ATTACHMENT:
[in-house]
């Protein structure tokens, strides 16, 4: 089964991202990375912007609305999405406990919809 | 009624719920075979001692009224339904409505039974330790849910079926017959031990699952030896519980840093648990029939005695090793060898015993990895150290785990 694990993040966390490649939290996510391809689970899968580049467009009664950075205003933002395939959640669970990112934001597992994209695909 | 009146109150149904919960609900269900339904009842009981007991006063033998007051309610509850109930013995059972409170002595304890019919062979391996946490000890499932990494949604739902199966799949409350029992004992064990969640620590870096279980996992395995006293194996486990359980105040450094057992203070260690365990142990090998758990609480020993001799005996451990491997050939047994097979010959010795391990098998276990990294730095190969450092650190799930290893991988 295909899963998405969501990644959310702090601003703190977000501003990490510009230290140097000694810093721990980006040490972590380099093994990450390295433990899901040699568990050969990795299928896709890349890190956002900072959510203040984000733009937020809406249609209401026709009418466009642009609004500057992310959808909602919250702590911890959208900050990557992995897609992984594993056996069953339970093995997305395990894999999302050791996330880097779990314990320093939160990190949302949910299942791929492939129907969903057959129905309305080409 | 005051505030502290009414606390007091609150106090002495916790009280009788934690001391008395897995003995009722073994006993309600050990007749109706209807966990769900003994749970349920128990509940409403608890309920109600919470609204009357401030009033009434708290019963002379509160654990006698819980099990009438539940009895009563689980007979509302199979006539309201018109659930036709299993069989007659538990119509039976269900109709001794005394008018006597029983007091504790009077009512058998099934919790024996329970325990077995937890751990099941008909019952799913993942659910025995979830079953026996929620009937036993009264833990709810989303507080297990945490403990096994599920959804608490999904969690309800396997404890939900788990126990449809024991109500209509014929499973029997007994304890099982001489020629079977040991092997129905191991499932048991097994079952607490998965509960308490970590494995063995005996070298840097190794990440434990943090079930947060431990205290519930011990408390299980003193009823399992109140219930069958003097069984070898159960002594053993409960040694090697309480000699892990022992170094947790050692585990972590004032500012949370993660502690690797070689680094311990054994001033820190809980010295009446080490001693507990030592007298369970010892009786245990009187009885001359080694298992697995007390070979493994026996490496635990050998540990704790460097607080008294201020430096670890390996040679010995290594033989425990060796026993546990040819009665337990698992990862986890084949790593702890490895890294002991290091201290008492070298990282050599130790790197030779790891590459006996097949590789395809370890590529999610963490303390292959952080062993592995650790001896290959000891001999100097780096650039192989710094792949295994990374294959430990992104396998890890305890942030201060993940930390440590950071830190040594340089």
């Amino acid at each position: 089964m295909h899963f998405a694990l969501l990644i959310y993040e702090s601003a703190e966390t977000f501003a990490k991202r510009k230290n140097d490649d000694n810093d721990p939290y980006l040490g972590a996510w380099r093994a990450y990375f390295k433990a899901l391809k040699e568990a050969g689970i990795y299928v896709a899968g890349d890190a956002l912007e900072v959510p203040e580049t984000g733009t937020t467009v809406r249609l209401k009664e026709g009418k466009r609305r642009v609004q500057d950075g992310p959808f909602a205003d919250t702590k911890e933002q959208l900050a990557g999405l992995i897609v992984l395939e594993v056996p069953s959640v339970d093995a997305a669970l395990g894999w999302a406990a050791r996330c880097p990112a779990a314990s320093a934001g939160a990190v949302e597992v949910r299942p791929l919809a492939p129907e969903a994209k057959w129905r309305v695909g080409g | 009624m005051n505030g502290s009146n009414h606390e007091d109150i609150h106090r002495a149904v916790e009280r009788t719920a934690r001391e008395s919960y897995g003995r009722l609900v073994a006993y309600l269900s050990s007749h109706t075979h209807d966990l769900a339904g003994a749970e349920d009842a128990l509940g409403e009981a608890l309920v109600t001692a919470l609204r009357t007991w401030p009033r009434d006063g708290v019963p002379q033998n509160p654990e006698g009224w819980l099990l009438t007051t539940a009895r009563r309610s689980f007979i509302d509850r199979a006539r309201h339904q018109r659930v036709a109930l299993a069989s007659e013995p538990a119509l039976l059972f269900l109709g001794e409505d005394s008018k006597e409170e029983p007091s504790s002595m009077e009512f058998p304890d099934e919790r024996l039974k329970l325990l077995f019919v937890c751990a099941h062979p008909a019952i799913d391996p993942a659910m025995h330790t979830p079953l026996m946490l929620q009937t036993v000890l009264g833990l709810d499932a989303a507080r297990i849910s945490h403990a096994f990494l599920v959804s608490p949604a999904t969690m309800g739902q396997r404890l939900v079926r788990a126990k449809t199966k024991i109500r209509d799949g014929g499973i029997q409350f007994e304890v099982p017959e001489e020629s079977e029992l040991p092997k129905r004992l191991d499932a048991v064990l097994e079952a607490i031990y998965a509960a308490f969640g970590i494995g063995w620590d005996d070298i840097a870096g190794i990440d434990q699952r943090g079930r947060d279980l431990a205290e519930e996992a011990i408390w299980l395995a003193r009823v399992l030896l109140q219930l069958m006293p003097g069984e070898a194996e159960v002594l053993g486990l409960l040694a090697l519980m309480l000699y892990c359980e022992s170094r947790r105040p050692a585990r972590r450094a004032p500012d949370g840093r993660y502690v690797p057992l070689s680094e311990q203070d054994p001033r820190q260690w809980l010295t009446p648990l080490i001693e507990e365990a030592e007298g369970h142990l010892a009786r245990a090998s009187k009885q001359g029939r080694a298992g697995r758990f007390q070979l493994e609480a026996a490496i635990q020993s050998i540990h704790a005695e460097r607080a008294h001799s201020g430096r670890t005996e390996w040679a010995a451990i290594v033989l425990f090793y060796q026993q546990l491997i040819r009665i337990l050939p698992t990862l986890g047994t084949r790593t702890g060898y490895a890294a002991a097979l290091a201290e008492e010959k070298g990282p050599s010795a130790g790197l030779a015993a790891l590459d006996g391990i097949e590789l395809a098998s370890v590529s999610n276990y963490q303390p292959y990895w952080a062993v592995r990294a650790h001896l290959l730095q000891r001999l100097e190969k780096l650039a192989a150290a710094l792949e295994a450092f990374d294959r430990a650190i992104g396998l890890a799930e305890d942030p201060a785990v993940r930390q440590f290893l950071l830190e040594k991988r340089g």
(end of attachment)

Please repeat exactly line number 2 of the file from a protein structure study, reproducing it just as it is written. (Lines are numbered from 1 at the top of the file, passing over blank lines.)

């Protein structure tokens, strides 16, 4: 089964991202990375912007609305999405406990919809 | 009624719920075979001692009224339904409505039974330790849910079926017959031990699952030896519980840093648990029939005695090793060898015993990895150290785990 694990993040966390490649939290996510391809689970899968580049467009009664950075205003933002395939959640669970990112934001597992994209695909 | 009146109150149904919960609900269900339904009842009981007991006063033998007051309610509850109930013995059972409170002595304890019919062979391996946490000890499932990494949604739902199966799949409350029992004992064990969640620590870096279980996992395995006293194996486990359980105040450094057992203070260690365990142990090998758990609480020993001799005996451990491997050939047994097979010959010795391990098998276990990294730095190969450092650190799930290893991988 295909899963998405969501990644959310702090601003703190977000501003990490510009230290140097000694810093721990980006040490972590380099093994990450390295433990899901040699568990050969990795299928896709890349890190956002900072959510203040984000733009937020809406249609209401026709009418466009642009609004500057992310959808909602919250702590911890959208900050990557992995897609992984594993056996069953339970093995997305395990894999999302050791996330880097779990314990320093939160990190949302949910299942791929492939129907969903057959129905309305080409 | 005051505030502290009414606390007091609150106090002495916790009280009788934690001391008395897995003995009722073994006993309600050990007749109706209807966990769900003994749970349920128990509940409403608890309920109600919470609204009357401030009033009434708290019963002379509160654990006698819980099990009438539940009895009563689980007979509302199979006539309201018109659930036709299993069989007659538990119509039976269900109709001794005394008018006597029983007091504790009077009512058998099934919790024996329970325990077995937890751990099941008909019952799913993942659910025995979830079953026996929620009937036993009264833990709810989303507080297990945490403990096994599920959804608490999904969690309800396997404890939900788990126990449809024991109500209509014929499973029997007994304890099982001489020629079977040991092997129905191991499932048991097994079952607490998965509960308490970590494995063995005996070298840097190794990440434990943090079930947060431990205290519930011990408390299980003193009823399992109140219930069958003097069984070898159960002594053993409960040694090697309480000699892990022992170094947790050692585990972590004032500012949370993660502690690797070689680094311990054994001033820190809980010295009446080490001693507990030592007298369970010892009786245990009187009885001359080694298992697995007390070979493994026996490496635990050998540990704790460097607080008294201020430096670890390996040679010995290594033989425990060796026993546990040819009665337990698992990862986890084949790593702890490895890294002991290091201290008492070298990282050599130790790197030779790891590459006996097949590789395809370890590529999610963490303390292959952080062993592995650790001896290959000891001999100097780096650039192989710094792949295994990374294959430990992104396998890890305890942030201060993940930390440590950071830190040594340089």